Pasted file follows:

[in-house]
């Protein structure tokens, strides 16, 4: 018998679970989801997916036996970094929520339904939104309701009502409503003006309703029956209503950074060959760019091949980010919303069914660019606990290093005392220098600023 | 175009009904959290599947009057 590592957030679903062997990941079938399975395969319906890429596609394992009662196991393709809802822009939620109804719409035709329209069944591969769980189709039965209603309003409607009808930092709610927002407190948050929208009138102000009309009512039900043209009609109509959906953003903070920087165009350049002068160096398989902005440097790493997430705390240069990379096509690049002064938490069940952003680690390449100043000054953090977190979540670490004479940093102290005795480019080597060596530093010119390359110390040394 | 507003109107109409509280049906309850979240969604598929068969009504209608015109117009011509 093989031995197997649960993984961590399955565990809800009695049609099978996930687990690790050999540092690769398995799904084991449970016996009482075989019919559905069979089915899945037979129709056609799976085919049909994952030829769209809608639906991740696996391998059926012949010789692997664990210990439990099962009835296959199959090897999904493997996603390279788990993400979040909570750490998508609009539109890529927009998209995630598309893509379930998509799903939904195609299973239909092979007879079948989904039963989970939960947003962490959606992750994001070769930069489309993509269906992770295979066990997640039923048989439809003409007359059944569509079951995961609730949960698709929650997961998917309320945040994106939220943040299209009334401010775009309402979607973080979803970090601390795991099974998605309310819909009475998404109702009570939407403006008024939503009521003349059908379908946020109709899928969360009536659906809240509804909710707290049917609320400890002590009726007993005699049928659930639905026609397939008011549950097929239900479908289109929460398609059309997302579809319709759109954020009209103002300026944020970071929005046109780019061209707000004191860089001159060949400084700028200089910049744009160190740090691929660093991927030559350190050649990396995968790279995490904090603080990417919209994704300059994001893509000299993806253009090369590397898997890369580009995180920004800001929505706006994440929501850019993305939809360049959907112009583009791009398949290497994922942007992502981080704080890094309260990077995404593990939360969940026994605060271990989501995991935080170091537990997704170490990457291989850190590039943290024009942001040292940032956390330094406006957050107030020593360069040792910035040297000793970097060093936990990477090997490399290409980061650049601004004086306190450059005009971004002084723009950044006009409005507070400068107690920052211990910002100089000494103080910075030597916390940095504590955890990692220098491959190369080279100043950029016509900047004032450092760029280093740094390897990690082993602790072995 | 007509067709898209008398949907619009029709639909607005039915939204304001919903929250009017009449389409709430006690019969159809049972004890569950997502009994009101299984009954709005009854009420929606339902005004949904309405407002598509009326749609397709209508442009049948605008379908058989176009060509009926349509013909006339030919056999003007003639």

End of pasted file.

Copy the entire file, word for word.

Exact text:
[in-house]
């Protein structure tokens, strides 16, 4: 018998679970989801997916036996970094929520339904939104309701009502409503003006309703029956209503950074060959760019091949980010919303069914660019606990290093005392220098600023 | 175009009904959290599947009057 590592957030679903062997990941079938399975395969319906890429596609394992009662196991393709809802822009939620109804719409035709329209069944591969769980189709039965209603309003409607009808930092709610927002407190948050929208009138102000009309009512039900043209009609109509959906953003903070920087165009350049002068160096398989902005440097790493997430705390240069990379096509690049002064938490069940952003680690390449100043000054953090977190979540670490004479940093102290005795480019080597060596530093010119390359110390040394 | 507003109107109409509280049906309850979240969604598929068969009504209608015109117009011509 093989031995197997649960993984961590399955565990809800009695049609099978996930687990690790050999540092690769398995799904084991449970016996009482075989019919559905069979089915899945037979129709056609799976085919049909994952030829769209809608639906991740696996391998059926012949010789692997664990210990439990099962009835296959199959090897999904493997996603390279788990993400979040909570750490998508609009539109890529927009998209995630598309893509379930998509799903939904195609299973239909092979007879079948989904039963989970939960947003962490959606992750994001070769930069489309993509269906992770295979066990997640039923048989439809003409007359059944569509079951995961609730949960698709929650997961998917309320945040994106939220943040299209009334401010775009309402979607973080979803970090601390795991099974998605309310819909009475998404109702009570939407403006008024939503009521003349059908379908946020109709899928969360009536659906809240509804909710707290049917609320400890002590009726007993005699049928659930639905026609397939008011549950097929239900479908289109929460398609059309997302579809319709759109954020009209103002300026944020970071929005046109780019061209707000004191860089001159060949400084700028200089910049744009160190740090691929660093991927030559350190050649990396995968790279995490904090603080990417919209994704300059994001893509000299993806253009090369590397898997890369580009995180920004800001929505706006994440929501850019993305939809360049959907112009583009791009398949290497994922942007992502981080704080890094309260990077995404593990939360969940026994605060271990989501995991935080170091537990997704170490990457291989850190590039943290024009942001040292940032956390330094406006957050107030020593360069040792910035040297000793970097060093936990990477090997490399290409980061650049601004004086306190450059005009971004002084723009950044006009409005507070400068107690920052211990910002100089000494103080910075030597916390940095504590955890990692220098491959190369080279100043950029016509900047004032450092760029280093740094390897990690082993602790072995 | 007509067709898209008398949907619009029709639909607005039915939204304001919903929250009017009449389409709430006690019969159809049972004890569950997502009994009101299984009954709005009854009420929606339902005004949904309405407002598509009326749609397709209508442009049948605008379908058989176009060509009926349509013909006339030919056999003007003639």